Sifting through some old papers recently, I found a 1970s Commercial-News column by Sydney J. Harris. The Commercial-News ran his syndicated weekday “Strictly Personal” pieces for years. I always read them.
Harris (1917-86) was a Chicago institution. His column in The Chicago Daily News began in 1944. When that paper folded, he moved to The Chicago Sun-Times. The column appeared in hundreds of papers, including the Commercial-News.
Harris’ specialty was the short, philosophical essay that he’d often tie to a personal encounter. When that well ran dry, he shifted to “thoughts at large” mode: random musings with no connective tissue.
One of his more famous essays was titled “A Jerk.” In it, his young daughter asked him what a “jerk” was. His response: “A jerk isn’t a very nice person.”
That got him thinking. A true jerk, Harris wrote, lacks insight. He may be clever, he may be smart, he may have a big job and a great education, but he is incapable of seeing himself as others see him.
“He has no grace, he is tactless without meaning to be, he is a bore even to his best friends, he is an egotist without charm,” he wrote. “All of us are egotists to some extent, but most of us — unlike the jerk — are perfectly and horribly aware of it when we make asses of ourselves. The jerk never knows.”
These days, I rarely find a columnist who can pack so much wisdom into so few words.
Harris also was known for aphorisms — short statements of principle and keen observations that could kick like a mule. A few examples:
— “The whole purpose of education is to turn mirrors into windows.”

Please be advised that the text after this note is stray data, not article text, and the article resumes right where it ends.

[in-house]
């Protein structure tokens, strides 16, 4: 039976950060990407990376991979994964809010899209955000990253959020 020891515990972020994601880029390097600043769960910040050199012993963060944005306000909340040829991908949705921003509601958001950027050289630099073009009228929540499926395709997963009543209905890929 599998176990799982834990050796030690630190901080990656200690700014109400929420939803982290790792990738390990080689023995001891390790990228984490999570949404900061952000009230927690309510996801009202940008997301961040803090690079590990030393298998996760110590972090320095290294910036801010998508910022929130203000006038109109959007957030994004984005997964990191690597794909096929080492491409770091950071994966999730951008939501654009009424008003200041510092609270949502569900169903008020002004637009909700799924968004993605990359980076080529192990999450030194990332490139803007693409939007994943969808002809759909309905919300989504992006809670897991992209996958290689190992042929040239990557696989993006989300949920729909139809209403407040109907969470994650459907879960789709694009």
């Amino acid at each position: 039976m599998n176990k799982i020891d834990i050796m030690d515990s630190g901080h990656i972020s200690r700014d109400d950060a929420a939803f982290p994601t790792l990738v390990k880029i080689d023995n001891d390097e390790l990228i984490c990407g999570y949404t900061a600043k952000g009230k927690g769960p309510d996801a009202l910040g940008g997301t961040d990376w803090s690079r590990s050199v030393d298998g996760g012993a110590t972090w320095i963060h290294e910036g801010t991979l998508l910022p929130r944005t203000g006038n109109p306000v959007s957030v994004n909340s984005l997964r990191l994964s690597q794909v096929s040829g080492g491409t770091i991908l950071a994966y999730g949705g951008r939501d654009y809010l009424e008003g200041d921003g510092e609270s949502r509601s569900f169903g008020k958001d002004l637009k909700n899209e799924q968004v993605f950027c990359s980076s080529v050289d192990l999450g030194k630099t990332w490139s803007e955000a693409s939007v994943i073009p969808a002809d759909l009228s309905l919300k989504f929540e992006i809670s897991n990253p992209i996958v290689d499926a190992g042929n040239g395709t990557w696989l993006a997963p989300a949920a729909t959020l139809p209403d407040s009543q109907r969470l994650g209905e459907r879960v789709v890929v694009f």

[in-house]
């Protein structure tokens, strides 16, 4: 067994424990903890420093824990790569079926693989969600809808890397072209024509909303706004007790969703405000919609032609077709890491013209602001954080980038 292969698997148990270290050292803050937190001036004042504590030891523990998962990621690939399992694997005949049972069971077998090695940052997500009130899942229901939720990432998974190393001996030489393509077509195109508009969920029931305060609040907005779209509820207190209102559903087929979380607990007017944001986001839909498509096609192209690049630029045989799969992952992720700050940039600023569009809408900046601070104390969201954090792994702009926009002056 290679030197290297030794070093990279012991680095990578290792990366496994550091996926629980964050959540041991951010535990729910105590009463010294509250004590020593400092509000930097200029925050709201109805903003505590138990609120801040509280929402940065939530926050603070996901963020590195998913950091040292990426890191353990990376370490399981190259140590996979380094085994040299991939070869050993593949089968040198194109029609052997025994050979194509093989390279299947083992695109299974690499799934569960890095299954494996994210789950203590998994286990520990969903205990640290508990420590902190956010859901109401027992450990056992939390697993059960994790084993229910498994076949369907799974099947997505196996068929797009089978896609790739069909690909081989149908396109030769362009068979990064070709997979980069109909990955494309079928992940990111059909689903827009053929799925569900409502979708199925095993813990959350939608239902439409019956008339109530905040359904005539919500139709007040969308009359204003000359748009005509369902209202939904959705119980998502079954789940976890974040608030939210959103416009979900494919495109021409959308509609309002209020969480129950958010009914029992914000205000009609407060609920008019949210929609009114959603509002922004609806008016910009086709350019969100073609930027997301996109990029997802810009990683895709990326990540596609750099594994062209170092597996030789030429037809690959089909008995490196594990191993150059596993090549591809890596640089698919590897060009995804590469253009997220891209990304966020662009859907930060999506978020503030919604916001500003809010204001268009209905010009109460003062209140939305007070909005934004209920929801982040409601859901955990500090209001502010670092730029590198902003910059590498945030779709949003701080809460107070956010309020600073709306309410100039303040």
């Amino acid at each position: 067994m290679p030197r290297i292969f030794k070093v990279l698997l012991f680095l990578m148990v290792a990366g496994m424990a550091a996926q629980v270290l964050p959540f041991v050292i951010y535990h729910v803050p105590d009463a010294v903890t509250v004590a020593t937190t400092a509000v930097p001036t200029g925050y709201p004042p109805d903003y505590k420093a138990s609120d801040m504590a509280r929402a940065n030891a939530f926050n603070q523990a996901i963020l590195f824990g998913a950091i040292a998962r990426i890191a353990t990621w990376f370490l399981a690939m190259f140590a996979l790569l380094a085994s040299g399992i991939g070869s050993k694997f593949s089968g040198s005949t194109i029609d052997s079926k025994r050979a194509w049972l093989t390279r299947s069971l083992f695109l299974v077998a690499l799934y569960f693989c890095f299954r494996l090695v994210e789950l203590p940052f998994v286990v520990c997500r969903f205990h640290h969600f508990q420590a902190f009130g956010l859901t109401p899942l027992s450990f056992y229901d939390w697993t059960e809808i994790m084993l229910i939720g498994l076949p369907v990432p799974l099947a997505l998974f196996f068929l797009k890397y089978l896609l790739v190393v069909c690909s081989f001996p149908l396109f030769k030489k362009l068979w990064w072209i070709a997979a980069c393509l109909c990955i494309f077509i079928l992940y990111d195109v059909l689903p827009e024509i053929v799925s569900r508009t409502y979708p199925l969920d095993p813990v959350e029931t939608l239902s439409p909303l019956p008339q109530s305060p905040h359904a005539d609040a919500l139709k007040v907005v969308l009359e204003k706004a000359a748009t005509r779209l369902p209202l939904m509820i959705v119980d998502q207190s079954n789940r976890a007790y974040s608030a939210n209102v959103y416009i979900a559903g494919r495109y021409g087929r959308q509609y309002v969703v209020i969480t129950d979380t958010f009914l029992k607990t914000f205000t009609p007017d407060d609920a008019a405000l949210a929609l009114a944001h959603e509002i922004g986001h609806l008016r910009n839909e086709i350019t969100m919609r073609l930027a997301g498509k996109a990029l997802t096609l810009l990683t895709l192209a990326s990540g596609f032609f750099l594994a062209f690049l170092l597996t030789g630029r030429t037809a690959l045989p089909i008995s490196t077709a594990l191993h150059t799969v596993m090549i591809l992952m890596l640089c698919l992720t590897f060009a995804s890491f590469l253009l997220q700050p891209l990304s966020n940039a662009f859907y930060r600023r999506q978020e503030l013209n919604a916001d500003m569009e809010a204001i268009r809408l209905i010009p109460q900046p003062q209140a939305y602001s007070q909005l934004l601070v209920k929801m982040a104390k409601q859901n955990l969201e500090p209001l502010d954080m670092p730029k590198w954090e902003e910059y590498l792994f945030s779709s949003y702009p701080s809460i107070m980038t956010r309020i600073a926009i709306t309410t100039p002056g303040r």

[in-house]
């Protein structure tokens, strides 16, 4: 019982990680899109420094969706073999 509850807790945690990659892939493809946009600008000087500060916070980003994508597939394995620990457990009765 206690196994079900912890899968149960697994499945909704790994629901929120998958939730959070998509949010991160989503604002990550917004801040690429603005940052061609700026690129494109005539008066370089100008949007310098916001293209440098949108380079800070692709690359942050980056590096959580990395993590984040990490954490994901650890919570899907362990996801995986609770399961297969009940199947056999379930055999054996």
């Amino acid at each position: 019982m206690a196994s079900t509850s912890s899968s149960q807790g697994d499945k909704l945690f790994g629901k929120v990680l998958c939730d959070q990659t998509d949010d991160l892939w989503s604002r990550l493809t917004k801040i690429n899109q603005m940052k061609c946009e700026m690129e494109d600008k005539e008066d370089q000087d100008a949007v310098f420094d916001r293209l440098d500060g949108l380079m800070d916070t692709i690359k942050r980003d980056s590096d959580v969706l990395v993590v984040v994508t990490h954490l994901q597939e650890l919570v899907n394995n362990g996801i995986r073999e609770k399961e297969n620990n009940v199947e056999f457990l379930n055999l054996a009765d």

— “The art of living consists in knowing which impulses to obey and which ones must be made to obey.”
— “Our dilemma is that we hate change and love it at the same time; what we really want is for things to remain the same but get better.”
—“Regret for the things we did can be tempered by time; it is regret for the things we did not do that is inconsolable.”
— “The three hardest things in the world are neither physical feats nor intellectual achievements, but moral acts: to return love for hate, to include the excluded, and to say, ‘I was wrong.’”
— “The time to relax is when you don’t have time for it.”
— “When you run into someone who is disagreeable to others, you may be sure he is uncomfortable with himself. The amount of pain we inflict upon others is directly proportional to the amount we feel within us.”
— “Men make counterfeit money; in many more cases, money makes counterfeit men.”
— “Superior people are only those who let it be discovered by others; the need to make it evident forfeits the very virtue they aspire to.”
Sydney J. Harris was a superior person. I’m glad I got to know him … in Danville, on the editorial page.
Danville native Kevin Cullen is a former Commercial-News reporter. Reach him at firstname.lastname@example.org.